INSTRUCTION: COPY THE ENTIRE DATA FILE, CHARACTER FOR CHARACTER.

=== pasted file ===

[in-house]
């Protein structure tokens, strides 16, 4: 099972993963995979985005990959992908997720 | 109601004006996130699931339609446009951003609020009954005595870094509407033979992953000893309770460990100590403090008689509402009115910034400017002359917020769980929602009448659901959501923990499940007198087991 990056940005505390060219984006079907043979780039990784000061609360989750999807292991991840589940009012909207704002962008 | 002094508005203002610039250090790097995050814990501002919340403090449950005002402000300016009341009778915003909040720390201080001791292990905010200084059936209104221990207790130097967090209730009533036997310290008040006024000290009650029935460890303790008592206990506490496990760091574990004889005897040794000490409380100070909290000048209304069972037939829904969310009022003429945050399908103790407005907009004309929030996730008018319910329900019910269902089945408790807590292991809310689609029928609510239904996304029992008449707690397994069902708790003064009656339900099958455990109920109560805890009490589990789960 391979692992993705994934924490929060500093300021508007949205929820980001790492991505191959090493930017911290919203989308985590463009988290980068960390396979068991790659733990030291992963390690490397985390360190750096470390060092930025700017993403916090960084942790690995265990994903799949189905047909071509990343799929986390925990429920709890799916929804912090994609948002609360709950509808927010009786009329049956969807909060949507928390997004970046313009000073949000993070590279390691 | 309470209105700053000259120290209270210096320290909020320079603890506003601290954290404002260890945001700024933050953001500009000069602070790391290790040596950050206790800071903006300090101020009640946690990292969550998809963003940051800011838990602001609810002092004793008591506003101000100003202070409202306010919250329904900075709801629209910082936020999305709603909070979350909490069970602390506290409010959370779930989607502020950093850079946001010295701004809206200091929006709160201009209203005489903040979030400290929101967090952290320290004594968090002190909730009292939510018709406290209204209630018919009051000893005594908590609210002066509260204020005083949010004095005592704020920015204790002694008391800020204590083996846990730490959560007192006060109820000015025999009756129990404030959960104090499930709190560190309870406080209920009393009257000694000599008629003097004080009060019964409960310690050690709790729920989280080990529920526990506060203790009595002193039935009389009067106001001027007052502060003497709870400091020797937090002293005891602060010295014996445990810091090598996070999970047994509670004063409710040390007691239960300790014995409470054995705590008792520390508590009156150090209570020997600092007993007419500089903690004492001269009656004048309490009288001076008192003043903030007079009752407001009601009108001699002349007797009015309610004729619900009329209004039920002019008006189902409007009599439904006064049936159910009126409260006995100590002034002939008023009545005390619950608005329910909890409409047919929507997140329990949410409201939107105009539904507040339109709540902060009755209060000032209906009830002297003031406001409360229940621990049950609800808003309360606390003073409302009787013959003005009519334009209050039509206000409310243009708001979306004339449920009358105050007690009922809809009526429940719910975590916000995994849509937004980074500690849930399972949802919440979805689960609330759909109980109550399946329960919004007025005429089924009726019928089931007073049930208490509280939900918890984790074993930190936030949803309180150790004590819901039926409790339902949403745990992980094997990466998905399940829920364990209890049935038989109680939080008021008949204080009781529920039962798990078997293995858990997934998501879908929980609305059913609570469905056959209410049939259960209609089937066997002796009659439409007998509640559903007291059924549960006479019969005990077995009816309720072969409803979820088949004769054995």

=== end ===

[in-house]
């Protein structure tokens, strides 16, 4: 099972993963995979985005990959992908997720 | 109601004006996130699931339609446009951003609020009954005595870094509407033979992953000893309770460990100590403090008689509402009115910034400017002359917020769980929602009448659901959501923990499940007198087991 990056940005505390060219984006079907043979780039990784000061609360989750999807292991991840589940009012909207704002962008 | 002094508005203002610039250090790097995050814990501002919340403090449950005002402000300016009341009778915003909040720390201080001791292990905010200084059936209104221990207790130097967090209730009533036997310290008040006024000290009650029935460890303790008592206990506490496990760091574990004889005897040794000490409380100070909290000048209304069972037939829904969310009022003429945050399908103790407005907009004309929030996730008018319910329900019910269902089945408790807590292991809310689609029928609510239904996304029992008449707690397994069902708790003064009656339900099958455990109920109560805890009490589990789960 391979692992993705994934924490929060500093300021508007949205929820980001790492991505191959090493930017911290919203989308985590463009988290980068960390396979068991790659733990030291992963390690490397985390360190750096470390060092930025700017993403916090960084942790690995265990994903799949189905047909071509990343799929986390925990429920709890799916929804912090994609948002609360709950509808927010009786009329049956969807909060949507928390997004970046313009000073949000993070590279390691 | 309470209105700053000259120290209270210096320290909020320079603890506003601290954290404002260890945001700024933050953001500009000069602070790391290790040596950050206790800071903006300090101020009640946690990292969550998809963003940051800011838990602001609810002092004793008591506003101000100003202070409202306010919250329904900075709801629209910082936020999305709603909070979350909490069970602390506290409010959370779930989607502020950093850079946001010295701004809206200091929006709160201009209203005489903040979030400290929101967090952290320290004594968090002190909730009292939510018709406290209204209630018919009051000893005594908590609210002066509260204020005083949010004095005592704020920015204790002694008391800020204590083996846990730490959560007192006060109820000015025999009756129990404030959960104090499930709190560190309870406080209920009393009257000694000599008629003097004080009060019964409960310690050690709790729920989280080990529920526990506060203790009595002193039935009389009067106001001027007052502060003497709870400091020797937090002293005891602060010295014996445990810091090598996070999970047994509670004063409710040390007691239960300790014995409470054995705590008792520390508590009156150090209570020997600092007993007419500089903690004492001269009656004048309490009288001076008192003043903030007079009752407001009601009108001699002349007797009015309610004729619900009329209004039920002019008006189902409007009599439904006064049936159910009126409260006995100590002034002939008023009545005390619950608005329910909890409409047919929507997140329990949410409201939107105009539904507040339109709540902060009755209060000032209906009830002297003031406001409360229940621990049950609800808003309360606390003073409302009787013959003005009519334009209050039509206000409310243009708001979306004339449920009358105050007690009922809809009526429940719910975590916000995994849509937004980074500690849930399972949802919440979805689960609330759909109980109550399946329960919004007025005429089924009726019928089931007073049930208490509280939900918890984790074993930190936030949803309180150790004590819901039926409790339902949403745990992980094997990466998905399940829920364990209890049935038989109680939080008021008949204080009781529920039962798990078997293995858990997934998501879908929980609305059913609570469905056959209410049939259960209609089937066997002796009659439409007998509640559903007291059924549960006479019969005990077995009816309720072969409803979820088949004769054995």